- Format: Hardcover
- ISBN: 978-1-5261-3581-0
- Pages: 232
- Publisher: Manchester University Press
- Price: £80.00
- Published Date: March 2020
- BIC Category: POLITICAL SCIENCE / Colonialism & Post-Colonialism, HISTORY / Historiography, POLITICAL SCIENCE / International Relations / Diplomacy, Humanities / Islam, Humanities / Social & cultural history, Humanities / Historiography, Humanities / Colonialism & imperialism
- Series: Studies in Imperialism
This book offers the first comprehensive treatment of the historian and public moralist E. A. Freeman since the publication of W. R. W. Stephens' Life and Letters of Edward A. Freeman (1895). While Freeman is often viewed by modern scholars as a panegyrist to English progress and a proponent of Aryan racial theory, this study suggests that his world-view was more complicated than it appears. Revisiting Freeman's most important historical works, this book positions Thomas Arnold as a significant influence on Freeman's view of world-historical development. Conceptualising the past as cyclical rather than unilinear, and defining race in terms of culture, rather than biology, Freeman's narratives were pervaded by anxieties about recapitulation. Ultimately, this study shows that Freeman's scheme of universal history was based on the idea of conflict between Euro-Christendom and the Judeo-Islamic Orient, and this shaped his engagement with contemporary issues.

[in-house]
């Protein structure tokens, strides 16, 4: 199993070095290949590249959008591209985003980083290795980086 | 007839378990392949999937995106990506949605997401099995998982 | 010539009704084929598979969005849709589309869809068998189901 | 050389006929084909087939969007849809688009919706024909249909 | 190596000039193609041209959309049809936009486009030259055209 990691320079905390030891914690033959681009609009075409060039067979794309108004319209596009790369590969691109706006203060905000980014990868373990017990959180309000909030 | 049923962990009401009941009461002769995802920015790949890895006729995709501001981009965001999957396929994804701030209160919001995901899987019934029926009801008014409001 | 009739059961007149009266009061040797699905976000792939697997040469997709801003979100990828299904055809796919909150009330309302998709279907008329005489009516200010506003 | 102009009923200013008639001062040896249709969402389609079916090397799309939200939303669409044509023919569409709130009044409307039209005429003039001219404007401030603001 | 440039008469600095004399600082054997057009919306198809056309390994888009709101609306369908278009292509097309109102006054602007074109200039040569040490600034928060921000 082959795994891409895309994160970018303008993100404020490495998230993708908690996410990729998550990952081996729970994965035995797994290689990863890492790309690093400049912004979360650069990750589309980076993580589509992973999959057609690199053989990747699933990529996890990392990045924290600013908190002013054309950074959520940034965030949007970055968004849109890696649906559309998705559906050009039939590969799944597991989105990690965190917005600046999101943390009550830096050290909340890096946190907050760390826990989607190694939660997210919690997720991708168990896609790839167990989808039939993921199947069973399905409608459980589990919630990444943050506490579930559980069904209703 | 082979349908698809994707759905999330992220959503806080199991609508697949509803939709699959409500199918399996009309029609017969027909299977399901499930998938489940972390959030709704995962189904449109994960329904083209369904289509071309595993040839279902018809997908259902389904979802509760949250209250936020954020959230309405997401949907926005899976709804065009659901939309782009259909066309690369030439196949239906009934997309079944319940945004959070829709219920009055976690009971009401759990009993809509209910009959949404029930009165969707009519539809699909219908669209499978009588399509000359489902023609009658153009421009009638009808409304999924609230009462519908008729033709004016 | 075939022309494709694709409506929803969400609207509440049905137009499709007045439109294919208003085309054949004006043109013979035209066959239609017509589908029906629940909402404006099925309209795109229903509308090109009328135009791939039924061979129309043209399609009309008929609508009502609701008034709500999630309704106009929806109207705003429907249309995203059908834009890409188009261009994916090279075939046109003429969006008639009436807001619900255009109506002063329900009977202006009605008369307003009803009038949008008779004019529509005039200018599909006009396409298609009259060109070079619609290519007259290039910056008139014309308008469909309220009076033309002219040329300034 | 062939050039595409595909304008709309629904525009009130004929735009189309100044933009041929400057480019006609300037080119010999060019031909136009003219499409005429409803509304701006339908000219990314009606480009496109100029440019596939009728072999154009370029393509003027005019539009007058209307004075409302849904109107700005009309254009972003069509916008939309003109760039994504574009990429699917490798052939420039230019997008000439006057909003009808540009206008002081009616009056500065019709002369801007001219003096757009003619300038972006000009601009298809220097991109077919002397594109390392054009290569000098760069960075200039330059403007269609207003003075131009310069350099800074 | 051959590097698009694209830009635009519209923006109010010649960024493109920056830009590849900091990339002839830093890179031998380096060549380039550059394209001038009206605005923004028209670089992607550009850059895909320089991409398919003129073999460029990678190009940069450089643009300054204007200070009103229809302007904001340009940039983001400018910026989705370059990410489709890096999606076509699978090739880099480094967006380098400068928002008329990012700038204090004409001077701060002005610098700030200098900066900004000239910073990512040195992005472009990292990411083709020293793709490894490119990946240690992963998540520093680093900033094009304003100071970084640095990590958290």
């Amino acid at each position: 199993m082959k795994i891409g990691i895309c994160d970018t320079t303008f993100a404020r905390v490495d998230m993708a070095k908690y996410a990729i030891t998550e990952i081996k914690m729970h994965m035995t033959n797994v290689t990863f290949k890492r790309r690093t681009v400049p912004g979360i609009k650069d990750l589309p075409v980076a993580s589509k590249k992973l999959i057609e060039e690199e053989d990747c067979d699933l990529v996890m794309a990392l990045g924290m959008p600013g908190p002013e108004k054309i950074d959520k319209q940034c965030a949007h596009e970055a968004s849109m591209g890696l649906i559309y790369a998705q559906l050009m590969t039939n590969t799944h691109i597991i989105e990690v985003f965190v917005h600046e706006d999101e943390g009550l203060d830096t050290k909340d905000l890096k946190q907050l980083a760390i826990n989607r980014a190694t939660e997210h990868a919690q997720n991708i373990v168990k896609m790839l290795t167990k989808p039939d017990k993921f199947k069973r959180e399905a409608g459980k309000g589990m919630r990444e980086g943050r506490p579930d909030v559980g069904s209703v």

Introduction: 'History is past politics, politics is present history'
Part I: The West
1 The Norman Conquest (1867-79)
2 The Aryan race and Comparative Politics (1873)
3 'I am no lover of Empire': the critique of British expansionism
Part II: The East
4 Islam and Orientalism in the History and Conquests of the Saracens (1856)
5 The Great Eastern Crisis and the 'Oriental Conspiracy'
6 Fear and guilt in the Ottoman Power in Europe (1877)
Vicky Randall is Senior Lecturer in History at the University of Gloucestershire